Friday, September 21, 2012
This week's final childhood favorite is perhaps the clearest in my memory: Henry Fuseli's The Nightmare (1781). I first saw it on a field trip to the Detroit Institute of Arts in elementary school. I recall that we started off with a guided tour of the huge auto industry murals in the foyer by Diego Rivera, before being released into the rest of the museum in a long chain reminiscent of the art museum scene in Ferris Bueller's Day Off (1986). I wasn't able to linger in front of it as long as I would have liked that day, but when I returned to the Motor City in high school, I spent quite a fair bit of time staring it down in my frequent trips to the Institute. A large work, it retains much of its power to intimidate and still writhes with a seductive sexual energy.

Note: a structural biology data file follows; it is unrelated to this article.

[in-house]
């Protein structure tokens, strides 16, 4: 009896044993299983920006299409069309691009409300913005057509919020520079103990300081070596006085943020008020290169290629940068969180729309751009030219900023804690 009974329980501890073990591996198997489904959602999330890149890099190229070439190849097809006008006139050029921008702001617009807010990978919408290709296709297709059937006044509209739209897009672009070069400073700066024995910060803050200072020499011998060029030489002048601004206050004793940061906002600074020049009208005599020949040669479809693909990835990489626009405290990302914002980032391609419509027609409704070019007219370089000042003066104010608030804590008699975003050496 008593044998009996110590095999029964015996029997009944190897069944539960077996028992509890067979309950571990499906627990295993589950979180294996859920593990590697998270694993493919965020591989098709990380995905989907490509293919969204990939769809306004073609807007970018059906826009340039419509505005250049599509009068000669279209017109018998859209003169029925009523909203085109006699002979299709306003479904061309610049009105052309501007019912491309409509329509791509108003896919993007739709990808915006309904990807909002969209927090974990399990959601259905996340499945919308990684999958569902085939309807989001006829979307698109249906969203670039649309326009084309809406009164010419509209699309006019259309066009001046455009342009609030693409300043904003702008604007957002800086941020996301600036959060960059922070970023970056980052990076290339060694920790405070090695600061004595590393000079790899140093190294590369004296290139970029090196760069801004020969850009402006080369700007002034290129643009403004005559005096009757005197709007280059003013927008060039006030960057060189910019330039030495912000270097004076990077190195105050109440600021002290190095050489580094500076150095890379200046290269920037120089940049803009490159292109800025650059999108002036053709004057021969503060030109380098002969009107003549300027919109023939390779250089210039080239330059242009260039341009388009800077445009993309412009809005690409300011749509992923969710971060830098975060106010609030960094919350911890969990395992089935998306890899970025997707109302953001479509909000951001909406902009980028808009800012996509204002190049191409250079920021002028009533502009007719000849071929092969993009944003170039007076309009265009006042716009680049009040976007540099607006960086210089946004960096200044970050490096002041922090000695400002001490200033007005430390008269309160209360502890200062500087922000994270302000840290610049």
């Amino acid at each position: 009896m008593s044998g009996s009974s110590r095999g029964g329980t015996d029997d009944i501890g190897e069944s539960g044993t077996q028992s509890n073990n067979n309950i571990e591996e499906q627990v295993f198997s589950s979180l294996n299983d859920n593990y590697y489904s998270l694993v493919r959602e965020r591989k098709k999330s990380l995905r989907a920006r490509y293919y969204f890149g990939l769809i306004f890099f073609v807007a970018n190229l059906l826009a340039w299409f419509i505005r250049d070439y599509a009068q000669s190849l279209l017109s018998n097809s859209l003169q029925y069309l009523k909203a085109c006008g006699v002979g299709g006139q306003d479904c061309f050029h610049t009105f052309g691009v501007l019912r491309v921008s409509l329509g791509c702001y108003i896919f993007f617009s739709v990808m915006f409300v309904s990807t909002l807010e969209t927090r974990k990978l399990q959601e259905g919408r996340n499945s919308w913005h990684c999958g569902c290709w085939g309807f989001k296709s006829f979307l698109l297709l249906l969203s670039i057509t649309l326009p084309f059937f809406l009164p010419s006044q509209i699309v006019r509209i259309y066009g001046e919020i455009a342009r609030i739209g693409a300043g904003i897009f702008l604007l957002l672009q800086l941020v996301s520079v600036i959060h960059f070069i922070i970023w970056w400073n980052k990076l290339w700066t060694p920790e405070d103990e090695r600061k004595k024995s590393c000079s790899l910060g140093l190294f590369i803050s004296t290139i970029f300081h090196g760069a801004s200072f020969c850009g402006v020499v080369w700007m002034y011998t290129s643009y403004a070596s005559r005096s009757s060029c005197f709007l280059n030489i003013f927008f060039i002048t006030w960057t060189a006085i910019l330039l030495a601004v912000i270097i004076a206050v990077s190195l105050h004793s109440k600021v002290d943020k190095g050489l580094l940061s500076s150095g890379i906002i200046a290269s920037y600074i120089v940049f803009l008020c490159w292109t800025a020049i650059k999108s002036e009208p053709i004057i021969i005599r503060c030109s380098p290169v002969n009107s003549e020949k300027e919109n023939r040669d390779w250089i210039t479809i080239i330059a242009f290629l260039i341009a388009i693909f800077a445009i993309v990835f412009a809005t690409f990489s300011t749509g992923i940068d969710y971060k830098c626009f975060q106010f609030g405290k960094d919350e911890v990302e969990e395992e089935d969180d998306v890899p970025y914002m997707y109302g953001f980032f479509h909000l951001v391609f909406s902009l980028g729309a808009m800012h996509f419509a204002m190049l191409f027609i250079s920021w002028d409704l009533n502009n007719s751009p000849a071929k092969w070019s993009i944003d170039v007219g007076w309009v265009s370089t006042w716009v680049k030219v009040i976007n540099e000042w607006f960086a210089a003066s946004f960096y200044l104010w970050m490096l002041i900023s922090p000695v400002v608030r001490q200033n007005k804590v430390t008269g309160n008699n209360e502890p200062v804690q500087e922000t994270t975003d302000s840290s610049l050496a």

Henry Fuseli (née Johann Heinrich Füssli, 1741-1825) was a Swiss born artist who did the majority of his professional work in England. Fuseli's father was a painter who chose his older brother to follow the trade, while Henry was expected to join the clergy (He was ordained in 1761). Largely self-taught, Fuseli fled Switzerland after a political dispute for England where he met the British artist Sir Joshua Reynolds who encouraged him to develop his craft. The greater part of Fuseli's works were often dark visions inspired by literary passages, particularly from Shakespeare. The Nightmare, one of his few works without literary precedent, startled and frightened viewers on it's initial debut, but has become a popularly reproduced composition for artistic and satirical works, was often used as an illustration in early psychoanalytical discourse, and was considered one of the precursors to the Symbolist movement.